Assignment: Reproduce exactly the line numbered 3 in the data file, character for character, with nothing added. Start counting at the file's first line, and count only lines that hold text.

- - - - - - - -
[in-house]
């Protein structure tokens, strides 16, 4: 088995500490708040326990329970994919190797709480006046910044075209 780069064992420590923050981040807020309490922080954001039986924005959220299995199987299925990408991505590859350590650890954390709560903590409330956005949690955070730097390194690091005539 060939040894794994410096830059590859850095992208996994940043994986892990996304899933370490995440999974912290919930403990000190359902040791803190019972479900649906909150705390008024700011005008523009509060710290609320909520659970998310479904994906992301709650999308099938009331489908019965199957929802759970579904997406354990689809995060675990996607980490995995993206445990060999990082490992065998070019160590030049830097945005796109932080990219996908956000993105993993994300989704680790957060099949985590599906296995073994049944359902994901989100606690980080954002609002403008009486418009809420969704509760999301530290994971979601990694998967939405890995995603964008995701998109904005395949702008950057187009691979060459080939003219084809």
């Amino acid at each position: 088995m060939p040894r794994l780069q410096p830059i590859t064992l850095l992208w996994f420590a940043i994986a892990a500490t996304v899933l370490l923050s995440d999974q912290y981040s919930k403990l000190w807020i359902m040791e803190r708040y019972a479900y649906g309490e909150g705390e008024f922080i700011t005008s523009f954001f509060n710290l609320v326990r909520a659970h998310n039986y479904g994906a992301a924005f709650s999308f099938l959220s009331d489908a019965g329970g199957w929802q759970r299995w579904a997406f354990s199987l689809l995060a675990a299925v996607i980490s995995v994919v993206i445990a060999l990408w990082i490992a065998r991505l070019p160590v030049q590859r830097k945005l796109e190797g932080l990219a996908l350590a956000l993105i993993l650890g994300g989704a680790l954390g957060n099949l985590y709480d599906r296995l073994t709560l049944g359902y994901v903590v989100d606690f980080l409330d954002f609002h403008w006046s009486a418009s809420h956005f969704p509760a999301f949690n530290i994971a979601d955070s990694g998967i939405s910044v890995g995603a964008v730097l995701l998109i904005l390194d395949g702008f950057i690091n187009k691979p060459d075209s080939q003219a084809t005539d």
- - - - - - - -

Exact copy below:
């Amino acid at each position: 088995m060939p040894r794994l780069q410096p830059i590859t064992l850095l992208w996994f420590a940043i994986a892990a500490t996304v899933l370490l923050s995440d999974q912290y981040s919930k403990l000190w807020i359902m040791e803190r708040y019972a479900y649906g309490e909150g705390e008024f922080i700011t005008s523009f954001f509060n710290l609320v326990r909520a659970h998310n039986y479904g994906a992301a924005f709650s999308f099938l959220s009331d489908a019965g329970g199957w929802q759970r299995w579904a997406f354990s199987l689809l995060a675990a299925v996607i980490s995995v994919v993206i445990a060999l990408w990082i490992a065998r991505l070019p160590v030049q590859r830097k945005l796109e190797g932080l990219a996908l350590a956000l993105i993993l650890g994300g989704a680790l954390g957060n099949l985590y709480d599906r296995l073994t709560l049944g359902y994901v903590v989100d606690f980080l409330d954002f609002h403008w006046s009486a418009s809420h956005f969704p509760a999301f949690n530290i994971a979601d955070s990694g998967i939405s910044v890995g995603a964008v730097l995701l998109i904005l390194d395949g702008f950057i690091n187009k691979p060459d075209s080939q003219a084809t005539d």